Following a discussion in some social media websites about the use of the expression “pinball kids” I published a post when, understanding the noise around it, also expressed my idea that “more than focusing on the correctness or the dreadfulness of the expression [we should] focusing on what can we do […] to reduce these constant changes […] and the consequences that this can have on the wellbeing and on the impact on the possibility for these children to “fulfill their potential, whoever they are“?“
I’m not going to center this post in the governmental part, and focusing on the one that is more directly connected to my current social work practice, as part of a 16+ supported housing service, where during the (almost) last 4 years I have been working with young people who, before this move, have been placed in 2, 4, 5, 10 and more different placements, during their “care experience”, not allowing them (or at least making it much more difficult) to develop positive relationships with the “careers”.
Obviously, and just looking at the referrals, many of the young people have “relationship issues” and “attachment problems”. How can this not happen when we are talking about young people who had to deal with family problems, breakdown in relationships with their parents, and then when in care, they face what the Children’s Commissioner’s Stability Index 2018 identifies, with 74% of the children in care having a change in the placement, the social worker or school during 2016/2017?
In any document you read about this, and in my case also supported by the research I have been done internally where I work it is clear that a longer placement, has, usually, very positive outcomes, in aspects like education, behaviour, day-to-day relationships and skills or supporting them to move on to the places where they want to be.
So, how can we contribute to this? Allow me to do a small reflection about this…
# OPPORTUNITY FOR MISTAKES
It is clear that a stable environment is extremely important to allow the young people fulfilling their potential, to support them learning and acquiring the tools that they (will) need in the present and in the future. This means understanding the these children and young people are exactly that: children and young people, and as any other child or young person, maybe they will do things that they shouldn’t, maybe they will do mistakes, maybe they will do things wrong. And yes, boundaries will be tested and challenging behaviours will be presented.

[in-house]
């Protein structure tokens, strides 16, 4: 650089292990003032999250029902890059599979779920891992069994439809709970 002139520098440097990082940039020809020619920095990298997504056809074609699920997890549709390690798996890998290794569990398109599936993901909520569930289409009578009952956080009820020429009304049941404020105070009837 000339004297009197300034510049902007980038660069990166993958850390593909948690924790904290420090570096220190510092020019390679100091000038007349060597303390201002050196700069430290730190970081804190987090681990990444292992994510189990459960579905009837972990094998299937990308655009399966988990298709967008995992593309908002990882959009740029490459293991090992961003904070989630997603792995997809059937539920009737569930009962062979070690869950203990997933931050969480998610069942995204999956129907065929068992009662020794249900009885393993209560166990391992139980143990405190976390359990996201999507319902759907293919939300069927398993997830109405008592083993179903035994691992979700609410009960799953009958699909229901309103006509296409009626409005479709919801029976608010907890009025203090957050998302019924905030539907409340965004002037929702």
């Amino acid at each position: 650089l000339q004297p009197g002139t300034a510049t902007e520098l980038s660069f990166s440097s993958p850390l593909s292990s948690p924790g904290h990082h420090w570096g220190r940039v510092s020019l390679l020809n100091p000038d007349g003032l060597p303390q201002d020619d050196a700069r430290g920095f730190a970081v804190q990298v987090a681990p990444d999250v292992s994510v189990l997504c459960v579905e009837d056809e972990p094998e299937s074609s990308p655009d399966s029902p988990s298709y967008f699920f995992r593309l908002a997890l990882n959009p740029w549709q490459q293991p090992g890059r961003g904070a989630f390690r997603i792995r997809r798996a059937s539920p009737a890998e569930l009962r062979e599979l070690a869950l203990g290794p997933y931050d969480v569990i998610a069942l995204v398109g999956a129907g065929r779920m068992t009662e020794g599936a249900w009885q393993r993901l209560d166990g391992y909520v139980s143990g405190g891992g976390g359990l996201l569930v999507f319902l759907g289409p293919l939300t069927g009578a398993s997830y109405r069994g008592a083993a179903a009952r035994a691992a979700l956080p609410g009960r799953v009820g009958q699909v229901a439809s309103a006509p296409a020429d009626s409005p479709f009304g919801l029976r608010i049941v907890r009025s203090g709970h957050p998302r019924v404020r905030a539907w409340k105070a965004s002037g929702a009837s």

What I believe is important here, for us as professionals, is how are we going to deal with it. Obviously there must be consequences, but these ones must be mainly centered in negative punishments and not in positive ones (and yes, restrain is a positive punishment, so it must be a NO NO). And, also, these must be logic, coherent (in time and with the behaviour that was presented). And if I’m talking about punishments, we also need to look at the other side: Reinforcements. And yes. Please. Both positive and negatives.
What can’t happen is another breakdown in the relationships that the child (or young person) might be creating/developing with staff, and showing that, when they do mistakes, the ones saying that he/she could be trusted and is there to “help” them, will jump out from the boat.
This will allow the relationship to be created, the trust to be developed. And all intervention will have to be based on this. The staff must not only be allowed, but especially be requested and expected to practise in a relational way.
I’m not saying that all will be perfect and that this will work with everyone and in every single case. Difficulties will happen and sometimes we need to be honest and understand when “our” placement is not appropriate for the needs of that child or young person. But even in this case, if the child moves out and goes to another placement, why should we stop the contact, stop caring? Why can’t the “relationship” still exist?